The Tim logo is seen at its headquarters in Rome, Italy November 22, 2021.
The Tim logo is seen at its headquarters in Rome, Italy November 22, 2021. Reuters / YARA NARDI

Telecom Italia's (TIM) top investor Vivendi wants its fixed landline network to be valued at 31 billion euros ($33 billion) in any sale, far higher than analysts and the telecom company had forecast, a source close to the French group said.

TIM's landline grid should carry at least 10 billion euros of the company's debt were it to be separated from the group's services arm, the person said, asking not to be named because deliberations are confidential.

Shares in TIM extended gains after the report and were up more than 3% by 1132 GMT, outperforming a 0.6% rise in Italy's blue-chip index.

Vivendi owns 23.8% of TIM and its support is important for any asset separation deal to go through. TIM declined to comment.

The comments come as TIM's new CEO Pietro Labriola works on a revamp plan for the debt-laden phone group centred on the separation of its wholesale fixed network operations from its services businesses.

Labriola will present his strategy to investors on July 7.

As part of the plan, TIM is considering an outright sale of its domestic landline grid and its international cable unit Sparkle, sources have previously said.

TIM has signed a non-binding accord with state lender CDP - the second-biggest investor in TIM after Vivendi - to create a unified broadband champion in Italy combining TIM's network assets with those of CDP-controlled rival Open Fiber.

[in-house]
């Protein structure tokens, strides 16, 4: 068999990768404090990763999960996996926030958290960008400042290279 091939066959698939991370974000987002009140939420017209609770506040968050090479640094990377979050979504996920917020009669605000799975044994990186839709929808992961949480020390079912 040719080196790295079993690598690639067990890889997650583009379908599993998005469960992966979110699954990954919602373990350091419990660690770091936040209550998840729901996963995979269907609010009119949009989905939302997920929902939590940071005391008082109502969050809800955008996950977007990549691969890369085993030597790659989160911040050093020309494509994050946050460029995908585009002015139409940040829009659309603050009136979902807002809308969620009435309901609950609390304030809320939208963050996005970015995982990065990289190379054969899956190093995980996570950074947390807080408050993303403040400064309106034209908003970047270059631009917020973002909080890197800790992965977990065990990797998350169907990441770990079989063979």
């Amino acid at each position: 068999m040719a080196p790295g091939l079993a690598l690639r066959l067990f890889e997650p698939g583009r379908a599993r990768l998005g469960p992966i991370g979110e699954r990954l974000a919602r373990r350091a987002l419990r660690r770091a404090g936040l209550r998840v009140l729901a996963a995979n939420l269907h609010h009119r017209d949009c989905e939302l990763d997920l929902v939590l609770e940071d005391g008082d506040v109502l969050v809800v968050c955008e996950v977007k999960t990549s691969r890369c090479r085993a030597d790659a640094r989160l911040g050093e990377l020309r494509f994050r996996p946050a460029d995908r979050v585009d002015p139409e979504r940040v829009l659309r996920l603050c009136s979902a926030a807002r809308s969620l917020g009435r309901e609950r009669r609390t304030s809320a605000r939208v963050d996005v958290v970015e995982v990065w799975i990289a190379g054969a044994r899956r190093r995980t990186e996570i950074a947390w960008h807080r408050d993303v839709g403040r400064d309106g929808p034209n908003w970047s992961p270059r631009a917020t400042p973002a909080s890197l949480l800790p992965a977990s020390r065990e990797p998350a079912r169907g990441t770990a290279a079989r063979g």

CDP would control the combined network entity.

After opposing for years the idea that TIM could lose control of its main infrastructure asset, Vivendi has opened the door to supporting Rome's efforts to create a single broadband operator under state oversight.

However, Vivendi CEO Arnaud de Puyfontaine has warned Vivendi would only back a sale of the network that valued it fairly, rejecting as inadequate analyst valuations for the grid of 17-21 billion euros before synergies.

The value is also far higher than a price tag for the business estimated by TIM of about 20 billion euros including debt.

Vivendi's much higher valuation could potentially complicate reaching an accord with CDP and Open Fiber over the sale of the network.

The source close to Vivendi said the French media group was a long-term investor in TIM and, following a split, would focus its strategic efforts on the group's services arm which it ruled out selling.

($1 = 0.9511 euros)